Oil – A Vibrant Economic Force

Wanda Jablonski, perhaps the most economically influential woman of the past century, played an integral part in the creation of OPEC, the Organization of the Petroleum Exporting Countries. Ironically, she was the daughter of a Standard Oil Executive and the creation of OPEC brought down the American and British control of the world’s major oil fields.

As a journalist in 1945 she learned that Venezuelan oil minister Juan Pablo Perez Alfonzo was going to nationalize the oil fields. With this story and with other connections in the oil industry through her father, she went on create the Petroleum Intelligence Weekly, one of the most influential and valuable privately held journals in the world.

In 1956 she met Abdullah Tariki, the Saudi oil minister. Like Alfonzo, he hated the fact that foreign oil companies were operating in his country and controlling the production, prices and royalties paid to the host nations. Jablonski introduced the two men and a few years later at the first Arab Petroleum Congress, she invited them to a private meeting where they discussed how they could recapture their nations resources and take control of the world’s largest known oil fields. Jablonski cautioned the Western oil executives in 1960 when the major oil companies sought to cut prices and royalties again, but her warnings went and OPEC was born.

The ensuing decades not only allowed the Bedouin tribesmen to dictate oil prices and production, but essentially to control the world economy, and they became the richest people in the world with fortunes in excess of $10 trillion. The boom and busts of the 70’s, 80’s and 90’s were controlled by oil, eventually leading to infighting and real wars over the oil fields. The US military was sent in to protect the Saudi oil fields in the 1990’s and later to secure the supplies in Iraq. The cartel held power over the world.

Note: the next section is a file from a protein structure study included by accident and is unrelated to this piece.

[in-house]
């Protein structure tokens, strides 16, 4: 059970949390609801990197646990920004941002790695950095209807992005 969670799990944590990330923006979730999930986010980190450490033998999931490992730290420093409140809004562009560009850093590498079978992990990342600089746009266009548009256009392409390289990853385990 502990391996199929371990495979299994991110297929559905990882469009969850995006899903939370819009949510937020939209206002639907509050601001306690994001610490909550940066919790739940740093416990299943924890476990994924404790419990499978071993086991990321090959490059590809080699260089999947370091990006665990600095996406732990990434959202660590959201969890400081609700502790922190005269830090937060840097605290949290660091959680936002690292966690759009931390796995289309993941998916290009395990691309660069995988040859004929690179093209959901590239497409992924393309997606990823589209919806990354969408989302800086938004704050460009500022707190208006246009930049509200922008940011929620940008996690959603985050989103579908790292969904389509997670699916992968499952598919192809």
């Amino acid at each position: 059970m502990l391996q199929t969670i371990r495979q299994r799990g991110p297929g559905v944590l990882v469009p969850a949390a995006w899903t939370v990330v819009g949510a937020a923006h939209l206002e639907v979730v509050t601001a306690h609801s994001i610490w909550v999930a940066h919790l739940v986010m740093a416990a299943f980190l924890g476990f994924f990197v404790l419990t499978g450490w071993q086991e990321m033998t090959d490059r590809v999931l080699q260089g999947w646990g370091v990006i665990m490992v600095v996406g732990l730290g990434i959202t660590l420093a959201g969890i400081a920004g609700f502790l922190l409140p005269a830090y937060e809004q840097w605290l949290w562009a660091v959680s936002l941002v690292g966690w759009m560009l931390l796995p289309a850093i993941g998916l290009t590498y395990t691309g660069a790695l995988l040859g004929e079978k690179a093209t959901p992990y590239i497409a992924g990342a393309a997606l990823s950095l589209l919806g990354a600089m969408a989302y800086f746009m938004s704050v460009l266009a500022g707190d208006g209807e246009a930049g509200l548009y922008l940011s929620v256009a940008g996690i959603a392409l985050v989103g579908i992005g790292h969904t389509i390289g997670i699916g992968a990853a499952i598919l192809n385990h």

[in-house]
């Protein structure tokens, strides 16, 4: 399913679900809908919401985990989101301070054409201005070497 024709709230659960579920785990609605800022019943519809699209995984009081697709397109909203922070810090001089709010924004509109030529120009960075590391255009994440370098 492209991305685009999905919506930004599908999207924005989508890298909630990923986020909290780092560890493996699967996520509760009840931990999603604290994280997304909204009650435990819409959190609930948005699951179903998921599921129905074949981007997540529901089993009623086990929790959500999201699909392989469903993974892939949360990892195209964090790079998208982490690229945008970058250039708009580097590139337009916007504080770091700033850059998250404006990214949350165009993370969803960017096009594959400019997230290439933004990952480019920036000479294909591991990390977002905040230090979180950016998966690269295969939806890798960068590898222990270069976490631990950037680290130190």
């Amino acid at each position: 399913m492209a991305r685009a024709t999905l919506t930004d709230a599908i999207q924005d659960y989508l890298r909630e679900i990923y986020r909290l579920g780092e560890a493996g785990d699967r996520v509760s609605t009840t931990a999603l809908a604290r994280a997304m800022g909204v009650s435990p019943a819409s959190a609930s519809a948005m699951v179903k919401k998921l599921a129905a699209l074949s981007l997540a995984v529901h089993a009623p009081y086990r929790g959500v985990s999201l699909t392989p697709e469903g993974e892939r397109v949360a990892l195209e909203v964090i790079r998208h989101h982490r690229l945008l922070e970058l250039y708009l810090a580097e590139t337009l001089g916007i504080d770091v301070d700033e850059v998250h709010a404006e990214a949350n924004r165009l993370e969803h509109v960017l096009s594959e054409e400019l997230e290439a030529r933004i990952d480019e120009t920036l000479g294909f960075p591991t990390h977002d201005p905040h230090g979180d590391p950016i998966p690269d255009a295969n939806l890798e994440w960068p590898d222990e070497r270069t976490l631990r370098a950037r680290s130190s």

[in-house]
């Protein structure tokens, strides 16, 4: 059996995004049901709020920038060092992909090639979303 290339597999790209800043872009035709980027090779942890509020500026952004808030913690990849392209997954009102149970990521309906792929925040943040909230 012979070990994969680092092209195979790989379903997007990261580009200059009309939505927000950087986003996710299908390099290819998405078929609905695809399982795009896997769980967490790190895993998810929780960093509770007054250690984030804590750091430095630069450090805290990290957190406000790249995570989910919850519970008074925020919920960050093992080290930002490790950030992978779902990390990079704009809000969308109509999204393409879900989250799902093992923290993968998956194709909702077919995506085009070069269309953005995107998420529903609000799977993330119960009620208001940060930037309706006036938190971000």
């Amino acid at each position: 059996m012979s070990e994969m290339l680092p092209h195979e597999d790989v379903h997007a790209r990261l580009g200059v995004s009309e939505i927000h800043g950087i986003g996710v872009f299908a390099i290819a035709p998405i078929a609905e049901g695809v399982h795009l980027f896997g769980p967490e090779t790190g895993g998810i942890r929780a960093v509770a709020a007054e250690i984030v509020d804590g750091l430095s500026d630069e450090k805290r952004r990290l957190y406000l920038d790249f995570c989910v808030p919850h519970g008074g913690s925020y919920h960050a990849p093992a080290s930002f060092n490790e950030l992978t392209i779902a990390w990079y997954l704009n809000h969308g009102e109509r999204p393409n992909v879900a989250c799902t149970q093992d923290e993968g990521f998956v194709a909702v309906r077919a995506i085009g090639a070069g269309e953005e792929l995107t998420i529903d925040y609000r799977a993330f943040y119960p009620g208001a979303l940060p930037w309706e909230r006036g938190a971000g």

Russian, Canadian and massive US finds, along with drilling andextraction technology enhancements have helped reduce the strength of the OPEC cartel. While OPEC nations still produce about 40% of the global supply, Russia contributes 12% with the potential to provide more. If OPEC tries to cut production in order to drive prices up, it will need the cooperation of Russia and Iran, which is unlikely. Further hampering an OPEC price increase via reduced supply is the cost of production with respect to the availability of easily extracted oil, and excess capacity, here in the USA.

The abundance of oil in the Permian Basin has caused land prices to surge over $60,000 per acre, which is 50 times higher than four years ago, and 10 times higher than in the Bakken today. With land costs rising, Bloomberg reports that some companies are starting to look elsewhere, which could breathe new life into the Bakken and other shale basin reserves.

  1. Below $50 per barrel, 3 of the 4 most efficient production and capacity areas are in the USA: 1) Permian Basin in Texas/ New Mexico, 2) Bone Spring and 4) Eagle Ford, both in Texas. The third most prolific region is in Saudi Arabia. At $50-$60 per barrel, the Brazil Deepwater, Canadian Oil Sands and the ND Bakken shale basin become profitable.
  2. While worldwide demand is constantly increasing, there is excess supply available. We currently have record amounts of oil in storage, more than at any time in the past 30 years. Storage tanks are full and many tanker ships are being used for excess supply.
  3. There are more than 4,100 drilled but not tapped wells in the USA according to the Energy Information Administration. This represents a huge and ready supply if needed.
  4. Technology such as horizontal drilling, fracking, and deep water extraction have driven production costs down and found more oil. This past fall, in West Texas, a massive 75 trillion cubic feet of natural gas and 3 billion barrels of oil were discovered. World demand is about 98 million barrels per day.